During the relatively effortless hike toward the national park, we made a few stops where our guide taught us about some of the flora in the area. It was interesting to learn about the local vegetation and it helped to make the 45 minutes it took to reach the border of the national park go by quickly. Before crossing through the park’s perimeter, our guide gave us instructions on how to behave when we came across the gorillas and ways in which to react to different situations that may occur. Shortly after, he received confirmation on his two-way radio that the trackers had located the Ntambara group. They continuously updated him on the location of the gorillas and it became clear to all in the group that he knew exactly how far they were positioned from us. My fellow trekkers and I were keen to learn how long we would be hiking before we found the gorillas to which our guide teasingly responded “less than five hours”.
As we climbed over the cobblestone wall which separated the surrounding farmland from the forest, it became very apparent that this was going to be an arduous trek. It had rained continuously throughout the past few days and we all found ourselves ankle deep in the thick sodden soil. We hiked for around half an hour on the main trail before we met with one of the trackers and veered off onto a completely new route. I began to grow excited as it became obvious that we were in close proximity to the Ntambara group.
We continued through the thick lush green forest for around 15 minutes before happening upon two other trackers who instructed us to stop. Within seconds I heard a noise that sounded very similar to that of bongo drums and instantly I recognised that it was the sound of a gorilla beating its chest. I could feel my eyes growing wider and an adrenaline rush like I had never felt before as the realisation set in that we were about to be acquainted with one of the greatest animals to roam the planet.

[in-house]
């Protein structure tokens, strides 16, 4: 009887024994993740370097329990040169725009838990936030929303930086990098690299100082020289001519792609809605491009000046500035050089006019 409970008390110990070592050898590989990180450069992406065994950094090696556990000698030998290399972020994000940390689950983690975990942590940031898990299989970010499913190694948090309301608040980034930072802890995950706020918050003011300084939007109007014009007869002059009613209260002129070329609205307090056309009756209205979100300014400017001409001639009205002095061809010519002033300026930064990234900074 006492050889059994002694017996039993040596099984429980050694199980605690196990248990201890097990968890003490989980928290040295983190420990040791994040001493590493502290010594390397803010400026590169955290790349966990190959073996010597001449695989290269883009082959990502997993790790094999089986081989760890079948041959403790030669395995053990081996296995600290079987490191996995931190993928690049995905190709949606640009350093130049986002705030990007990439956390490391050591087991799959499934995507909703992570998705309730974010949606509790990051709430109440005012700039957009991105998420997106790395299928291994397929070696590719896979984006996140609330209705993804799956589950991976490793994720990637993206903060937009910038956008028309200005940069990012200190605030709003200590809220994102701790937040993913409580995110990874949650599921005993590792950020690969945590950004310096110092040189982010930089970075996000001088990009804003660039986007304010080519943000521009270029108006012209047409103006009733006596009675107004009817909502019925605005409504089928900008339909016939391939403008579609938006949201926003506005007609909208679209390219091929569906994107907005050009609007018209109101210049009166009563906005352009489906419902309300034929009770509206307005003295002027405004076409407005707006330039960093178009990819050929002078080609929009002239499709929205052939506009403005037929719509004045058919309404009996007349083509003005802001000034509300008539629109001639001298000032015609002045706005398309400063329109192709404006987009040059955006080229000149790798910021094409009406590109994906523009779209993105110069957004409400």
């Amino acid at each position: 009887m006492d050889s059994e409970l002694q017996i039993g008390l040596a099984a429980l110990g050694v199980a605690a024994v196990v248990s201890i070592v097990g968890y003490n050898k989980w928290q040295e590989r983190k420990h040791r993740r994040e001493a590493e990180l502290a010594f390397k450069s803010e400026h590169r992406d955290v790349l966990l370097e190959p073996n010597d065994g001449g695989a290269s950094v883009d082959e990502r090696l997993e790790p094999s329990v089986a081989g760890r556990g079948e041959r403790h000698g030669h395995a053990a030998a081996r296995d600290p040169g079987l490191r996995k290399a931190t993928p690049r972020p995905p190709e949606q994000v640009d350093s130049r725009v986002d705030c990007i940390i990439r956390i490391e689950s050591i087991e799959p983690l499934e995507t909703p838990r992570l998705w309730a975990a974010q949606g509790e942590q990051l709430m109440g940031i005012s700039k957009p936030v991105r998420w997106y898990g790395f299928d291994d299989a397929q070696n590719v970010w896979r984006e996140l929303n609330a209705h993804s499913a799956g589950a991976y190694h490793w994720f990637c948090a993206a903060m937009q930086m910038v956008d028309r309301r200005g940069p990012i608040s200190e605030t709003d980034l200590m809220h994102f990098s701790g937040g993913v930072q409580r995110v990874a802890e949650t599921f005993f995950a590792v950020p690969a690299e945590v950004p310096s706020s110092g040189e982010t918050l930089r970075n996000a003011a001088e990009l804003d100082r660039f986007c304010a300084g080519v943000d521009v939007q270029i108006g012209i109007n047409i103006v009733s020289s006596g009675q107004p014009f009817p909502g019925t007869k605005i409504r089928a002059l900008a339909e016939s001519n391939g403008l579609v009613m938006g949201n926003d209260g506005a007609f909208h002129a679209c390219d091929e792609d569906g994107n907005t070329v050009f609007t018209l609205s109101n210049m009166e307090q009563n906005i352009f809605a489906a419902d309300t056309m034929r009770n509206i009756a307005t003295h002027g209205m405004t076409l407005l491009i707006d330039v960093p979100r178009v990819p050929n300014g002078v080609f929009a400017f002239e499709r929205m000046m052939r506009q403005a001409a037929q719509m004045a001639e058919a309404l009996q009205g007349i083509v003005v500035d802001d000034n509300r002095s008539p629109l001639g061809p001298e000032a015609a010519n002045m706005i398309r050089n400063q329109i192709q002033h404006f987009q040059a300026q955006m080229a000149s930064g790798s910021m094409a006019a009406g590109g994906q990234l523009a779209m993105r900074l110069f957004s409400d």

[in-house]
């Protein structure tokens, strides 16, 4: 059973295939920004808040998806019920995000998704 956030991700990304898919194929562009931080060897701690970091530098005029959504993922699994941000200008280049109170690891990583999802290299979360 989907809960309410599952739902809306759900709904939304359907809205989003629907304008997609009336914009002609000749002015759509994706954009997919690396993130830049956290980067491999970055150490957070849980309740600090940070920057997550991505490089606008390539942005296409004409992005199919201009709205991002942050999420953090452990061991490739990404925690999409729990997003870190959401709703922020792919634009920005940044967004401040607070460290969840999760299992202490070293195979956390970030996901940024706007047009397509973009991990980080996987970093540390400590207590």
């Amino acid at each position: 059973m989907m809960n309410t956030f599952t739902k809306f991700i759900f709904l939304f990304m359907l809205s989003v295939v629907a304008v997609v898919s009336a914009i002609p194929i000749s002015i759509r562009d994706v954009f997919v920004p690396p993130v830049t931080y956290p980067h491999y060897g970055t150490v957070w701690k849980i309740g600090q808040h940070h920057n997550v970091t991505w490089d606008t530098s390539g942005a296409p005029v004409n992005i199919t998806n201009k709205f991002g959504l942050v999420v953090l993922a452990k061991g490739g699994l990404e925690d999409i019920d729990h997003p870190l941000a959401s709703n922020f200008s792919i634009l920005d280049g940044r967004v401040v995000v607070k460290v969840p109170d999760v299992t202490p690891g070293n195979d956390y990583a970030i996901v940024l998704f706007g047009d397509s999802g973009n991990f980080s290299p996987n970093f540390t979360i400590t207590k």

As we approached the area from which we had heard the chest-beating, a large and imposing silverback emerged from a nearby bush and slowly moved his way toward us. Members of our group began frantically throwing themselves off the trail to allow him the space to pass through. I had not imagined that I could have been within a metre or so of a wild animal with such immense power and lived to tell the tale. As he unhurriedly distanced himself from us, everybody breathed a sigh of relief as if they had believed that a strictly herbivorous creature had recently acquired a taste for human flesh. We continued on to discover more members of the Ntambara group which included two females, a juvenile and an even larger Silverback feeding in a small opening.
We spent the next hour almost entirely in silence as we observed the gorillas moving in all directions around us. As we gradually moved our way around the tranquil forest, we managed to locate other members of the Ntambara group including a few amusing adolescents. Unoriginal as it may be, though, the toddler provided the most enjoyment for me personally. Before encountering the gorillas we had been instructed that should any of the infants approach us, we should make every effort to back away in order to ensure that no complications would arise with their extremely protective parents. One of the hardest things I’ve ever had to do was distance myself from the juvenile that seemed intrigued by a fellow trekker and I. Nevertheless, I felt incredibly privileged to have been within a few feet of the curious little chap.
The enhanced elation I felt in contrast to my previous encounters with wildlife was undoubtedly down to the fact that I had spent less time behind the camera lens and more time simply observing. From previous experiences I have learnt that photographs are no substitution for enjoying the moment as it happens.
I honestly cannot find the words to express the wonder of sharing a short moment in time alongside such immensely powerful and magnificently intelligent animals. Magical perhaps, but the only way that one can really understand the euphoria surrounding even the briefest encounter with such glorious beings is to experience it for themselves.